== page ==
The pot of gold handed out by UEFA to qualifiers for the Champions League is having an effect in Western Europe, where it further strengthens the financial muscle of the big clubs – in Eastern Europe it can totally transform a club. Within one season a team that makes it into the league stage and picks up a few points (and in the Champions League points really do mean prizes) can become by far the wealthiest club in the country. The Rezes family may have spent a small fortune knocking Sparta and Kosice into shape but this season they have two sides coining in the Swiss Francs.
But Sparta will not have it their own way for long. In October English National Investments (ENIC) bought majority ownership in old rivals Slavia Prague. They know full well that they will lose money for a good while in the Czech domestic scene, but as Managing Director Dan Levy put it “A lot depends on the development of a European Super League.” Even if Slavia don’t make it into such a new competition, Levy is convinced “there will be a filter-down effect”.
And even if there never is a European Super League, ENIC, which also owns AEK Athens and Vicenza as well as having a shareholding in Glasgow Rangers, can always look to the existing Champions League to provide a return, while the TV rights and merchandise markets in the Czech Republic catch up with those in the West.
It was a cute bit of business and one that was not totally unexpected. The East European sports press has for the last year been occupied with rumours of foreign takeovers. The attractions are obvious. Although no information is available on the exact cost of buying an East European club, it would be fair to say that for the price of Stan Collymore you could own a club with a good chance of getting a place in the Champions League. What is the point of investing in Southend United, when you could own Steaua Bucharest?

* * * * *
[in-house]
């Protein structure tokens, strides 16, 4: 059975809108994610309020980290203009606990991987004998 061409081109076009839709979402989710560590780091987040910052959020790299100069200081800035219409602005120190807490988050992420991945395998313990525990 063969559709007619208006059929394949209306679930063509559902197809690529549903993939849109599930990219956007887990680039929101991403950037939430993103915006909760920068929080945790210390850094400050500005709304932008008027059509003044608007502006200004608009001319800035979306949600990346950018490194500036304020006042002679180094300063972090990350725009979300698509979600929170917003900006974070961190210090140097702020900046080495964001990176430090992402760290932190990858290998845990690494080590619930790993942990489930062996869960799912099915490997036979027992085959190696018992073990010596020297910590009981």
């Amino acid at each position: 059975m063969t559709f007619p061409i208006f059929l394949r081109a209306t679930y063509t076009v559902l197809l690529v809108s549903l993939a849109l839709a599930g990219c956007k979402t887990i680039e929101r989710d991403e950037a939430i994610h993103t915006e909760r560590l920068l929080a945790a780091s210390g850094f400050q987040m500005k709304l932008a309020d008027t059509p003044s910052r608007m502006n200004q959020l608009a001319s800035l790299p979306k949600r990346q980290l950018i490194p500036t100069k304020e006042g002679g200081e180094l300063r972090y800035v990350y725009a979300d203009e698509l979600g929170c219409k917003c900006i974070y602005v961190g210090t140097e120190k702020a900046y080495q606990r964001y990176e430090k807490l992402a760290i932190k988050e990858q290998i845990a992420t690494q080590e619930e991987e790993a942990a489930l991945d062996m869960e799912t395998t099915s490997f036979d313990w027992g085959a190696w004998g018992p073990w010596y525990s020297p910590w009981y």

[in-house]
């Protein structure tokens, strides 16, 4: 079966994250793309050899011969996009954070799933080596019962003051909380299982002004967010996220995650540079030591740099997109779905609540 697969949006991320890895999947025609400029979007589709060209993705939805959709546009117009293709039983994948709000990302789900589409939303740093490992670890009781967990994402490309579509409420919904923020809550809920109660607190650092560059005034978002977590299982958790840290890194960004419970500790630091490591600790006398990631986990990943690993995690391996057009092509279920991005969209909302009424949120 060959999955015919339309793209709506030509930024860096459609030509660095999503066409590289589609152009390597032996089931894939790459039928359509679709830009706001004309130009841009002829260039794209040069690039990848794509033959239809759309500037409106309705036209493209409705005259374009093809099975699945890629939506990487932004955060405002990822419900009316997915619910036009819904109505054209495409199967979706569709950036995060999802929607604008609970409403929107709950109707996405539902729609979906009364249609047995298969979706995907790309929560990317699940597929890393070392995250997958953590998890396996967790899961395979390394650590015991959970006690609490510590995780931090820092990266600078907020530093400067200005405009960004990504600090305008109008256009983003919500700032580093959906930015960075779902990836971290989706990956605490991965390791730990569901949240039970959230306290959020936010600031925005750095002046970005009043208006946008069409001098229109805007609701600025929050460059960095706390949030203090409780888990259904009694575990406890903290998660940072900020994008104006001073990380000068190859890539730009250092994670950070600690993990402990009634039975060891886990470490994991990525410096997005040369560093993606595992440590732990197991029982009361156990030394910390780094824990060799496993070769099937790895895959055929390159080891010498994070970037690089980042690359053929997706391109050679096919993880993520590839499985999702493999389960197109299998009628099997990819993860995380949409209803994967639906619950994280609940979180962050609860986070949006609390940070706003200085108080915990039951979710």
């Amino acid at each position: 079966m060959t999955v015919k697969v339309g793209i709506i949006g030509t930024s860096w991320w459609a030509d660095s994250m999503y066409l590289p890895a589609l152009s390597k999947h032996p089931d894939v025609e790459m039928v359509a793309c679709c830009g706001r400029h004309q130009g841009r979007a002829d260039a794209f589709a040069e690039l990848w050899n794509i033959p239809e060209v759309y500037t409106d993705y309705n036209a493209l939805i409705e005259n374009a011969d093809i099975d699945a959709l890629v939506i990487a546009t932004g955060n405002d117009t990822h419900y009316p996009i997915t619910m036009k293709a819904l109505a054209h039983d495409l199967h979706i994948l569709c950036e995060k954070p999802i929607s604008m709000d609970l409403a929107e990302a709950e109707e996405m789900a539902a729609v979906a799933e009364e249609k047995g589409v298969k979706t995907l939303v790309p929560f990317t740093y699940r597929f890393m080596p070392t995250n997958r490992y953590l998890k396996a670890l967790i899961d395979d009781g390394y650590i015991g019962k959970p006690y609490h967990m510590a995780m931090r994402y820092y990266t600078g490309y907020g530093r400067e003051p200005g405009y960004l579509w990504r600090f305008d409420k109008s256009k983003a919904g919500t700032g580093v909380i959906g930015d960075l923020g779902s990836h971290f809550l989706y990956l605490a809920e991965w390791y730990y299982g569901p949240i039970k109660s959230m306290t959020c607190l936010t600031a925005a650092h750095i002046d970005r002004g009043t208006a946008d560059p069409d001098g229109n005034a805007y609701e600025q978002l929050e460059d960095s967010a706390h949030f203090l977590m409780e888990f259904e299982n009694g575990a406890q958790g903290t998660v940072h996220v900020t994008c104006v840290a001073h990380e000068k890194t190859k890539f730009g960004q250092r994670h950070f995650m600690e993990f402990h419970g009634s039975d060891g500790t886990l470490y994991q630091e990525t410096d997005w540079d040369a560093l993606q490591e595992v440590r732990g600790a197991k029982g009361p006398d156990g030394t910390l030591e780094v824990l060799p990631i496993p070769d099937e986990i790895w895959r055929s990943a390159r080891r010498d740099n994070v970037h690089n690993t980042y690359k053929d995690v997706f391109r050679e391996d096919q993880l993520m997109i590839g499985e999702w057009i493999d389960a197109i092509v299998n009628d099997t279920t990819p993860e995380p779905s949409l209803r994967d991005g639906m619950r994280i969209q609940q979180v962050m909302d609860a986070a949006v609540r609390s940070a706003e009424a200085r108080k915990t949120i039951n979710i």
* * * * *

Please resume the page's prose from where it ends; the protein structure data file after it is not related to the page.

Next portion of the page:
For those already owning clubs, Eastern Europe could prove to be even more tempting. National FAs currently rule out cross-ownership but UEFA has yet to make a stand on cross-border dual ownership. Hungarian club Ujpest are currently in talks with French team Metz and although both sides will only call the imminent deal “mutual co-operation” there is an awful lot of nodding and winking going on. If a Slovak steel maker can have two teams in the Champions League, what is to stop Martin Edwards or Alan Sugar?
What might stop them is the tangled mess of ownership in the region. Few clubs own their own grounds, some players have their contracts not with their club but with private companies or the murky ‘managers’ who lurk in the wings of most major clubs in the region. And in many cases, such as Ferencvaros, there really is no answer to the question “Who owns the club?” never mind the equally relevant “Where’s all that Champions League cash gone?”. The clubs exist in a post-communist limbo belonging neither to the state nor a private investor but a messy mix of both. And ask about accounts and you’ll receive either a blank stare or a belly laugh. No wonder it took ENIC nine months to complete the purchase of Slavia.
Tricky and risky business it might be but the English take-over of Slavia has not only caught the imagination of Prague fans – across the region clubs are seeking out foreign capital. The long suffering fans of Eastern Europe are dreaming not of Hong Kong bankers or Arab billionaires but of Englishmen in pinstripe suits. The football imperialists have arrived.
From WSC 130 December 1997. What was happening this month